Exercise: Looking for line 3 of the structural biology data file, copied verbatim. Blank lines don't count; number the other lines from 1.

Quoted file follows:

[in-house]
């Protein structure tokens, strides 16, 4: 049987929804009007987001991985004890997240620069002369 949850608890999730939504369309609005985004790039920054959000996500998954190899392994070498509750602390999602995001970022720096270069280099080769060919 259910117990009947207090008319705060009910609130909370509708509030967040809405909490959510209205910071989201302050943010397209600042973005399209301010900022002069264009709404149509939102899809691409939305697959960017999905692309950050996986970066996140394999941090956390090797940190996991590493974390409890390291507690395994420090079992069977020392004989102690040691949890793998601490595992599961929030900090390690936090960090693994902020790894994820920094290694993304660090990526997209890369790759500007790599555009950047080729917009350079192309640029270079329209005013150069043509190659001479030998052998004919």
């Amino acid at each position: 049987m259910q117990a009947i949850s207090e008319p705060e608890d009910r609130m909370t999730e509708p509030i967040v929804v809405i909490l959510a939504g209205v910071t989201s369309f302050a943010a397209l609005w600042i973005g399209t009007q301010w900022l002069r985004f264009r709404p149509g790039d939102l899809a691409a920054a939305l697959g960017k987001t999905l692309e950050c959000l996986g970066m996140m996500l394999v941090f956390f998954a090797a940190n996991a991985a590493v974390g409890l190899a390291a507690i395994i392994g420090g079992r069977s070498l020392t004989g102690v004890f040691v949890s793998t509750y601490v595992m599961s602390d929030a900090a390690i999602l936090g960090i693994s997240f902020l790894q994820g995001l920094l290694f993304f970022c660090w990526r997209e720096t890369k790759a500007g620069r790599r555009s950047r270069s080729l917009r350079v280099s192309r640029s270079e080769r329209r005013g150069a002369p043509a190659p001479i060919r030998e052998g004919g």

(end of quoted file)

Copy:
């Amino acid at each position: 049987m259910q117990a009947i949850s207090e008319p705060e608890d009910r609130m909370t999730e509708p509030i967040v929804v809405i909490l959510a939504g209205v910071t989201s369309f302050a943010a397209l609005w600042i973005g399209t009007q301010w900022l002069r985004f264009r709404p149509g790039d939102l899809a691409a920054a939305l697959g960017k987001t999905l692309e950050c959000l996986g970066m996140m996500l394999v941090f956390f998954a090797a940190n996991a991985a590493v974390g409890l190899a390291a507690i395994i392994g420090g079992r069977s070498l020392t004989g102690v004890f040691v949890s793998t509750y601490v595992m599961s602390d929030a900090a390690i999602l936090g960090i693994s997240f902020l790894q994820g995001l920094l290694f993304f970022c660090w990526r997209e720096t890369k790759a500007g620069r790599r555009s950047r270069s080729l917009r350079v280099s192309r640029s270079e080769r329209r005013g150069a002369p043509a190659p001479i060919r030998e052998g004919g």